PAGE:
You can find a vast range of online options, many of which carry the official name Dealers Auto Auction (DAA). Below are some prominent examples:
- Dealers Auto Auction Group , LLC - in Alabama, Mississippi, Tennessee, South Carolina
- DAA of Idaho
- DAA of Oklahoma
- DAA of the Southwest
These sites provide online platforms for dealer auctions in different parts of the country, running regular auctions, specialty sales, and in some cases public events. These sites are members only and require a login ID and password for access.
Some marketplaces may have information about upcoming auctions and allow online bidding (for authorized users) in place of in-person participation. Some sites may even showcase upcoming stock to increase auction activity and entice new members.
Besides auctions, these auction companies sometimes offer additional services to stand out from competitors and make bidding painless. Reputation is everything to these auction platforms, so it makes business sense to make things easy for its customers (industry professionals).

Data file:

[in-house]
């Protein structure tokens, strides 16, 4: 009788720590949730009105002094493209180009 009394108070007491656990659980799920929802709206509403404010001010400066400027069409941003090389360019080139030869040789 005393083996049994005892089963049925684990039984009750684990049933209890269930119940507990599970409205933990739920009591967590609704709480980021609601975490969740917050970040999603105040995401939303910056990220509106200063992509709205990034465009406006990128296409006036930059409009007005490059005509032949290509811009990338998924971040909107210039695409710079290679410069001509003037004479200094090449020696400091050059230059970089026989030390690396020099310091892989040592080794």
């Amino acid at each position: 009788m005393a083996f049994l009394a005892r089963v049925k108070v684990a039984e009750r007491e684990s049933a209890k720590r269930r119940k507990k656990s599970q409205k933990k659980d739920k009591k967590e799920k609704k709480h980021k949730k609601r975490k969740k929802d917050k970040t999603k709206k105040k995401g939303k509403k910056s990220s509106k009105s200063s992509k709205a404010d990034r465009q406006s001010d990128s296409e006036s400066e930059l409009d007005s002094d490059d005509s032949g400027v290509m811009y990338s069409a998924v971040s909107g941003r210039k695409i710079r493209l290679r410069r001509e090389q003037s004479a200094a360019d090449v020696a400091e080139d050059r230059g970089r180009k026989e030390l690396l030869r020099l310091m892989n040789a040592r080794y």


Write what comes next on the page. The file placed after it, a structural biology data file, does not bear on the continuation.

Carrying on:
The auction platform may assist with transporting the vehicle(s) to and from the auction place. This is important because not all dealerships and fleet managers have the means to transport cars en masse.
Paintless Dent Removal and On-site Mechanic Services
Cars that come in with minor dents are fixable before auction to help improve selling prices. While significant bodywork won’t get fixed, dent repair, paint touch-up, and basic reconditioning can be some of the available services.
Windshield Removal and Replacement
Windshield repair and replacement are available through many DAA sites to boost a car’s final value.
Inspections Pre- and Post-Sale
Car inspection services are very common at dealer auctions. In some cases, a dealer may not have the time or staff to check out cars of interest before bidding. At the same time, a post-sale inspection can confirm the details before a transaction gets finalized.
One of the best things about working with DAA sites is the ability for these auction providers to complete the high volume of paperwork involved with vehicle titling.